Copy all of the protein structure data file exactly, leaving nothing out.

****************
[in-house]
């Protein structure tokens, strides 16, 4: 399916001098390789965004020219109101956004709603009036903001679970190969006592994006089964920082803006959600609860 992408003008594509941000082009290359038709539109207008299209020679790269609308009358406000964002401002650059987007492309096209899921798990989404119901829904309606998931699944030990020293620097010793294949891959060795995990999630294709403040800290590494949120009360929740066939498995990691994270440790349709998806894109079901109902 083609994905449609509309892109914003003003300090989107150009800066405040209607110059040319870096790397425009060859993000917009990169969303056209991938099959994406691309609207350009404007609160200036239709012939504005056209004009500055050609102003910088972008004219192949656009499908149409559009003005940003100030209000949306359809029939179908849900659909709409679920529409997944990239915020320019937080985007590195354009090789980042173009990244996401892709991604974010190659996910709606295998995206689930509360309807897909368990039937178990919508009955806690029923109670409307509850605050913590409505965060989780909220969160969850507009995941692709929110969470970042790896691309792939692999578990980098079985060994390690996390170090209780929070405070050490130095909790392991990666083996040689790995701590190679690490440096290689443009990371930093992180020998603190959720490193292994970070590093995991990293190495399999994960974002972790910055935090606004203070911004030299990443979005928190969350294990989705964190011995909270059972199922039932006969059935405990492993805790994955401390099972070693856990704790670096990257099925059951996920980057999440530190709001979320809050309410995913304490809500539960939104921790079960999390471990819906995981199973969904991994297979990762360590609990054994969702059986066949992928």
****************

[in-house]
């Protein structure tokens, strides 16, 4: 399916001098390789965004020219109101956004709603009036903001679970190969006592994006089964920082803006959600609860 992408003008594509941000082009290359038709539109207008299209020679790269609308009358406000964002401002650059987007492309096209899921798990989404119901829904309606998931699944030990020293620097010793294949891959060795995990999630294709403040800290590494949120009360929740066939498995990691994270440790349709998806894109079901109902 083609994905449609509309892109914003003003300090989107150009800066405040209607110059040319870096790397425009060859993000917009990169969303056209991938099959994406691309609207350009404007609160200036239709012939504005056209004009500055050609102003910088972008004219192949656009499908149409559009003005940003100030209000949306359809029939179908849900659909709409679920529409997944990239915020320019937080985007590195354009090789980042173009990244996401892709991604974010190659996910709606295998995206689930509360309807897909368990039937178990919508009955806690029923109670409307509850605050913590409505965060989780909220969160969850507009995941692709929110969470970042790896691309792939692999578990980098079985060994390690996390170090209780929070405070050490130095909790392991990666083996040689790995701590190679690490440096290689443009990371930093992180020998603190959720490193292994970070590093995991990293190495399999994960974002972790910055935090606004203070911004030299990443979005928190969350294990989705964190011995909270059972199922039932006969059935405990492993805790994955401390099972070693856990704790670096990257099925059951996920980057999440530190709001979320809050309410995913304490809500539960939104921790079960999390471990819906995981199973969904991994297979990762360590609990054994969702059986066949992928």